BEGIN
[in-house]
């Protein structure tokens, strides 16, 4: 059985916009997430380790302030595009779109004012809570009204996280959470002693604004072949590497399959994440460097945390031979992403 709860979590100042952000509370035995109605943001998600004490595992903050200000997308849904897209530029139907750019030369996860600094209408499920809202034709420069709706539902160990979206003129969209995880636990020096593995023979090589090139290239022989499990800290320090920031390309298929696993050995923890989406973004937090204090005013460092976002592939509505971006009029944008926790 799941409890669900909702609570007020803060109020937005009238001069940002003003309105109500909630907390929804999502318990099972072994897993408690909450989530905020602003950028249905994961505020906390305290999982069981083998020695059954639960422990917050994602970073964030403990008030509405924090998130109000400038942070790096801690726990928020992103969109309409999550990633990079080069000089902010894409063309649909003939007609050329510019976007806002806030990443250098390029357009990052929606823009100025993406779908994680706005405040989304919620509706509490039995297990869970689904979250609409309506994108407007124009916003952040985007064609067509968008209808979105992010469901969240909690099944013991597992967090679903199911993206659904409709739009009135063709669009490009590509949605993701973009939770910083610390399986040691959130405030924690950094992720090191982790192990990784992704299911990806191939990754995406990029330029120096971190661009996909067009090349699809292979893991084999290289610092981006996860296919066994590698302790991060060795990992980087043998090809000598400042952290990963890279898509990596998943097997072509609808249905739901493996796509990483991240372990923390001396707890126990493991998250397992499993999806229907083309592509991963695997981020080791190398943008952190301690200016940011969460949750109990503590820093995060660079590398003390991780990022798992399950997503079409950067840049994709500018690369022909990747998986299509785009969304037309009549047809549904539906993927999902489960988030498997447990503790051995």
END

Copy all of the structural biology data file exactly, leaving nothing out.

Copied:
[in-house]
């Protein structure tokens, strides 16, 4: 059985916009997430380790302030595009779109004012809570009204996280959470002693604004072949590497399959994440460097945390031979992403 709860979590100042952000509370035995109605943001998600004490595992903050200000997308849904897209530029139907750019030369996860600094209408499920809202034709420069709706539902160990979206003129969209995880636990020096593995023979090589090139290239022989499990800290320090920031390309298929696993050995923890989406973004937090204090005013460092976002592939509505971006009029944008926790 799941409890669900909702609570007020803060109020937005009238001069940002003003309105109500909630907390929804999502318990099972072994897993408690909450989530905020602003950028249905994961505020906390305290999982069981083998020695059954639960422990917050994602970073964030403990008030509405924090998130109000400038942070790096801690726990928020992103969109309409999550990633990079080069000089902010894409063309649909003939007609050329510019976007806002806030990443250098390029357009990052929606823009100025993406779908994680706005405040989304919620509706509490039995297990869970689904979250609409309506994108407007124009916003952040985007064609067509968008209808979105992010469901969240909690099944013991597992967090679903199911993206659904409709739009009135063709669009490009590509949605993701973009939770910083610390399986040691959130405030924690950094992720090191982790192990990784992704299911990806191939990754995406990029330029120096971190661009996909067009090349699809292979893991084999290289610092981006996860296919066994590698302790991060060795990992980087043998090809000598400042952290990963890279898509990596998943097997072509609808249905739901493996796509990483991240372990923390001396707890126990493991998250397992499993999806229907083309592509991963695997981020080791190398943008952190301690200016940011969460949750109990503590820093995060660079590398003390991780990022798992399950997503079409950067840049994709500018690369022909990747998986299509785009969304037309009549047809549904539906993927999902489960988030498997447990503790051995």